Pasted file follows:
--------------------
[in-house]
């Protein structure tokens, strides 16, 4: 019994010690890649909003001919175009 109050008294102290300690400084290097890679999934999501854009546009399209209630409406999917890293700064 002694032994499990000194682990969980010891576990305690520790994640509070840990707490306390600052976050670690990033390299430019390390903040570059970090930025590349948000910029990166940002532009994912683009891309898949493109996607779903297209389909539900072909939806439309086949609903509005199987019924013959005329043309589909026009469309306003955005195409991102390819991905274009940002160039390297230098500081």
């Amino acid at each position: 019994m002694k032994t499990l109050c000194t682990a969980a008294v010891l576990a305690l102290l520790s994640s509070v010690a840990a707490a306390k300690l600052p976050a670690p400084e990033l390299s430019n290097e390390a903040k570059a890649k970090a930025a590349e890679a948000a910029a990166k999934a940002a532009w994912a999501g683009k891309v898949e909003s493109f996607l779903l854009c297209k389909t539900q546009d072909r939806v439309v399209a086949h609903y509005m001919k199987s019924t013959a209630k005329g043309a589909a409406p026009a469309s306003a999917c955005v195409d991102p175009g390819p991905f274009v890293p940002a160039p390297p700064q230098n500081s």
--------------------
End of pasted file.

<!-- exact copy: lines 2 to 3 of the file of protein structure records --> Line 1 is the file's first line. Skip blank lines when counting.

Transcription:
């Protein structure tokens, strides 16, 4: 019994010690890649909003001919175009 109050008294102290300690400084290097890679999934999501854009546009399209209630409406999917890293700064 002694032994499990000194682990969980010891576990305690520790994640509070840990707490306390600052976050670690990033390299430019390390903040570059970090930025590349948000910029990166940002532009994912683009891309898949493109996607779903297209389909539900072909939806439309086949609903509005199987019924013959005329043309589909026009469309306003955005195409991102390819991905274009940002160039390297230098500081």
């Amino acid at each position: 019994m002694k032994t499990l109050c000194t682990a969980a008294v010891l576990a305690l102290l520790s994640s509070v010690a840990a707490a306390k300690l600052p976050a670690p400084e990033l390299s430019n290097e390390a903040k570059a890649k970090a930025a590349e890679a948000a910029a990166k999934a940002a532009w994912a999501g683009k891309v898949e909003s493109f996607l779903l854009c297209k389909t539900q546009d072909r939806v439309v399209a086949h609903y509005m001919k199987s019924t013959a209630k005329g043309a589909a409406p026009a469309s306003a999917c955005v195409d991102p175009g390819p991905f274009v890293p940002a160039p390297p700064q230098n500081s």